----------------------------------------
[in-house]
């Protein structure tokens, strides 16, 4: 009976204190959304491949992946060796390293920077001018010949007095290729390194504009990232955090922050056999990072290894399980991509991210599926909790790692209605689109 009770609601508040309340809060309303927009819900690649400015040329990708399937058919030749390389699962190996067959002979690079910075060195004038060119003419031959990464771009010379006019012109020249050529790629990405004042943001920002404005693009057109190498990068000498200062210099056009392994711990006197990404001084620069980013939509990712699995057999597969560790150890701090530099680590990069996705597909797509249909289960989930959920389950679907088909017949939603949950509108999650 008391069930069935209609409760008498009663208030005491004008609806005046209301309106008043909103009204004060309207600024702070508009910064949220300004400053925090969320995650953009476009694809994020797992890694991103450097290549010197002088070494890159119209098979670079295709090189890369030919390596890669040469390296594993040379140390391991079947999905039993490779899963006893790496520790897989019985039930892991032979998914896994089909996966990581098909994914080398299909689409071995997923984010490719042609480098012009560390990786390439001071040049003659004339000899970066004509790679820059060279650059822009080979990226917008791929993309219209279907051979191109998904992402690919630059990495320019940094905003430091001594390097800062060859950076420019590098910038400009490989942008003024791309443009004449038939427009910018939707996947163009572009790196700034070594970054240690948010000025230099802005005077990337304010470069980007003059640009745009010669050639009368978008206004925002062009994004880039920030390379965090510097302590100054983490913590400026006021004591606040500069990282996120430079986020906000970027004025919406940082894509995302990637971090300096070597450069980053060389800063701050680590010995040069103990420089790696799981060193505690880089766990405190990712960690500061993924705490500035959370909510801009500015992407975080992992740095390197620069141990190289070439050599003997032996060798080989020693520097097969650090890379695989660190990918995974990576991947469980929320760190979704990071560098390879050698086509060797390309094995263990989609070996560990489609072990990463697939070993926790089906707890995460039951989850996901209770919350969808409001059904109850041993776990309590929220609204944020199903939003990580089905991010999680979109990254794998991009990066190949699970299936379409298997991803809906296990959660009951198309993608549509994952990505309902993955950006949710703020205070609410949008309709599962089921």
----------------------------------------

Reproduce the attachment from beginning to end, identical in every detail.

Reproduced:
[in-house]
């Protein structure tokens, strides 16, 4: 009976204190959304491949992946060796390293920077001018010949007095290729390194504009990232955090922050056999990072290894399980991509991210599926909790790692209605689109 009770609601508040309340809060309303927009819900690649400015040329990708399937058919030749390389699962190996067959002979690079910075060195004038060119003419031959990464771009010379006019012109020249050529790629990405004042943001920002404005693009057109190498990068000498200062210099056009392994711990006197990404001084620069980013939509990712699995057999597969560790150890701090530099680590990069996705597909797509249909289960989930959920389950679907088909017949939603949950509108999650 008391069930069935209609409760008498009663208030005491004008609806005046209301309106008043909103009204004060309207600024702070508009910064949220300004400053925090969320995650953009476009694809994020797992890694991103450097290549010197002088070494890159119209098979670079295709090189890369030919390596890669040469390296594993040379140390391991079947999905039993490779899963006893790496520790897989019985039930892991032979998914896994089909996966990581098909994914080398299909689409071995997923984010490719042609480098012009560390990786390439001071040049003659004339000899970066004509790679820059060279650059822009080979990226917008791929993309219209279907051979191109998904992402690919630059990495320019940094905003430091001594390097800062060859950076420019590098910038400009490989942008003024791309443009004449038939427009910018939707996947163009572009790196700034070594970054240690948010000025230099802005005077990337304010470069980007003059640009745009010669050639009368978008206004925002062009994004880039920030390379965090510097302590100054983490913590400026006021004591606040500069990282996120430079986020906000970027004025919406940082894509995302990637971090300096070597450069980053060389800063701050680590010995040069103990420089790696799981060193505690880089766990405190990712960690500061993924705490500035959370909510801009500015992407975080992992740095390197620069141990190289070439050599003997032996060798080989020693520097097969650090890379695989660190990918995974990576991947469980929320760190979704990071560098390879050698086509060797390309094995263990989609070996560990489609072990990463697939070993926790089906707890995460039951989850996901209770919350969808409001059904109850041993776990309590929220609204944020199903939003990580089905991010999680979109990254794998991009990066190949699970299936379409298997991803809906296990959660009951198309993608549509994952990505309902993955950006949710703020205070609410949008309709599962089921």